Yet, Napolitano’s departure may indeed see things turn for the worse because the state will now be firmly in control of the Republican party – a party that in Arizona is synonymous with anti-immigration – a party that also completely embraces the media antics of Maricopa County Sheriff Joe Arpaio. The sheriff – who has resorted to high-profile, racial profiling (anti-immigrant measures aimed at the Mexican-Latino community) recently tried to get Garcia fired for an incident involving a piñata resembling the sheriff. Rather than getting fired, Garcia recently received the Cultural Freedom Award, along with $150,000 – given to her by the Lannan Foundation.

For those who understand immigration to be an economic and human rights issue, a humane solution may be forthcoming from Obama’s Labor Department, slated to be headed by California Congresswoman Hilda Solis. It is not a guarantee, but it should be a radical departure from the current administration’s sham policies.

Perhaps justice may indeed be coming to the desert.

Epilogue: Several days after President Barack Obama was inaugurated, I returned to the courtroom… and expectedly, nothing has changed. The sham or show trials continue.

ROBERTO RODRIGUEZ can be reached at: XColumn@gmail.com

 

Weekend Edition
April 29, 2016
Friday - Sunday
Andrew Levine
What is the Democratic Party Good For? Absolutely Nothing
Roberto J. González – David Price
Anthropologists Marshalling History: the American Anthropological Association’s Vote on the Academic Boycott of Israeli Institutions
Robert Jacobs
Hanford, Not Fukushima, is the Big Radiological Threat to the West Coast
Ismael Hossein-Zadeh
US Presidential Election: Beyond Lesser Evilism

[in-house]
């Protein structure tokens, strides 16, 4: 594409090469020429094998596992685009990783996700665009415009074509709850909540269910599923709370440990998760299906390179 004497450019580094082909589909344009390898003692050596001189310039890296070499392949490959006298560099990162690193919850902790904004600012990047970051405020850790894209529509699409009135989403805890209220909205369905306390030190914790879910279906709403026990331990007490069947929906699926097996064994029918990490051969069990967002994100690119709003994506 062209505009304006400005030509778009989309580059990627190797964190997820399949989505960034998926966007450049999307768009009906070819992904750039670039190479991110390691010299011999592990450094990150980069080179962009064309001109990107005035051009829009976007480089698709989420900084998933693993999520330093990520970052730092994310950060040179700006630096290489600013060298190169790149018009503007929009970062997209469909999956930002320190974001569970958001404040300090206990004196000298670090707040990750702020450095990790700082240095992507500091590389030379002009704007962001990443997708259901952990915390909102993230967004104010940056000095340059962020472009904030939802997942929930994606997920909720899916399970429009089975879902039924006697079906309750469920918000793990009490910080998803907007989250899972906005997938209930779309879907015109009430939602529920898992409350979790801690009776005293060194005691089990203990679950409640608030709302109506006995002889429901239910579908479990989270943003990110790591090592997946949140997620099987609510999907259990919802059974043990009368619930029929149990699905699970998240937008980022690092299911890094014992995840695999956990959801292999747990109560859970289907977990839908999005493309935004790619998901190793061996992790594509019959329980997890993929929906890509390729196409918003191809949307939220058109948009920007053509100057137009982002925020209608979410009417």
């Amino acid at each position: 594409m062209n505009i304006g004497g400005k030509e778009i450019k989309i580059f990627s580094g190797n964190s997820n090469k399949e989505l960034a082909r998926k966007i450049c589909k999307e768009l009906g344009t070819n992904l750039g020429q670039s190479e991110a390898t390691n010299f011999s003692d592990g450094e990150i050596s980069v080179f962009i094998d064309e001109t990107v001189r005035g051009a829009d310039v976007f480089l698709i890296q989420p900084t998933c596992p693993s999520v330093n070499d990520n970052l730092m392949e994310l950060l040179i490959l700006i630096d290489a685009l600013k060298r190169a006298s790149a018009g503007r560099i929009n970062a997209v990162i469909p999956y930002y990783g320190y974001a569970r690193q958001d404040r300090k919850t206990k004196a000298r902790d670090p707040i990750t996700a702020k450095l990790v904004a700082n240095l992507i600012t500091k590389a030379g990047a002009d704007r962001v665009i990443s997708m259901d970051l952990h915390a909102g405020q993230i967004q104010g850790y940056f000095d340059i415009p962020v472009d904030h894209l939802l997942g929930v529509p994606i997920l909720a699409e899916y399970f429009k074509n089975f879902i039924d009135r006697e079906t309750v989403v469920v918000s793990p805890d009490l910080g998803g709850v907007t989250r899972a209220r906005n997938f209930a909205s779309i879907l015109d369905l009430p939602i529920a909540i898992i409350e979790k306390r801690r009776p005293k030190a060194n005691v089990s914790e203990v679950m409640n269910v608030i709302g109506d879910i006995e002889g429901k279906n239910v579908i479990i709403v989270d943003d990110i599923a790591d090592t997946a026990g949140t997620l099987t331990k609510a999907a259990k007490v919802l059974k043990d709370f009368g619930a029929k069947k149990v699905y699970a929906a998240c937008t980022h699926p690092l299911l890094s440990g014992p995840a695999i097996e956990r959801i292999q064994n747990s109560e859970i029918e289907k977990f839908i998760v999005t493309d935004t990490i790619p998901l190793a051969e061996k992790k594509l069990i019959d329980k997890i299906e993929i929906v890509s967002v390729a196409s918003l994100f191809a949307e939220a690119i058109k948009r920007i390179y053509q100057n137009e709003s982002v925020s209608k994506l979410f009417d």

Dave Lindorff
The Push to Make Sanders the Green Party’s Candidate
Peter Linebaugh
Marymount, Haymarket, Marikana: a Brief Note Towards ‘Completing’ May Day
Ian Fairlie
Chernobyl’s Ongoing Toll: 40,000 More Cancer Deaths?
Pete Dolack
Verizon Sticks it to its Workers Because $45 Billion isn’t Enough
Moshe Adler
May Day: a Trade Agreement to Unite Third World and American Workers
Margaret Kimberley
Dishonoring Harriet Tubman
Deepak Tripathi
The United States, Britain and the European Union
Eva Golinger
My Country, My Love: a Conversation with Gerardo and Adriana of the Cuban Five
Richard Falk
If Obama Visits Hiroshima
Vijay Prashad
Political Violence in Honduras
Paul Krane
Where Gun Control Ought to Start: Disarming the Police
David Anderson
Al Jazeera America: Goodbye to All That Jazz
Rob Hager
Platform Perversity: More From the Campaign That Can’t Strategize
Pat Williams
FDR in Montana
Dave Marsh
Every Day I Read the Book (the Best Music Books of the Last Year)
David Rosen
Job Satisfaction Under Perpetual Stagnation
John Feffer
Big Oil isn’t Going Down Without a Fight
Murray Dobbin
The Canadian / Saudi Arms Deal: More Than Meets the Eye?
Gary Engler
The Devil Capitalism
Brian Cloughley
Is Washington Preparing for War Against Russia?
Manuel E. Yepe
The Big Lies and the Small Lies
Robert Fantina
Vice Presidents, Candidates and History
Mel Gurtov
Sanctions and Defiance in North Korea
Howard Lisnoff
Still the Litmus Test of Worth
Dean Baker
Big Business and the Overtime Rule: Irrational Complaints
Ulrich Heyden
Crimea as a Paradise for High-Class Tourism?
Ramzy Baroud
Did the Arabs Betray Palestine? – A Schism between the Ruling Classes and the Wider Society
Halyna Mokrushyna
The War on Ukrainian Scientists
Joseph Natoli
Who’s the Better Neoliberal?
Ron Jacobs
The Battle at Big Brown: Joe Allen’s The Package King
Wahid Azal
Class Struggle and Westoxication in Pahlavi Iran: a Review of the Iranian Series ‘Shahrzad’
David Crisp
After All These Years, Newspapers Still Needed
Graham Peebles
Hungry and Frightened: Famine in Ethiopia 2016
Robert Koehler
Opening the Closed Political Culture
Missy Comley Beattie
Waves of Nostalgia
Thomas Knapp
The Problem with Donald Trump’s Version of “America First”
Georgina Downs
Hillsborough and Beyond: Establishment Cover Ups, Lies & Corruption
Jeffrey St. Clair
Groove on the Tracks: the Magic Left Hand of Red Garland
Ben Debney
Kush Zombies: QELD’s Hat Tip to Old School Hip Hop
Charles R. Larson
Moby Dick on Steroids?
David Yearsley
Miles Davis: Ace of Baseness
FacebookTwitterGoogle+RedditEmail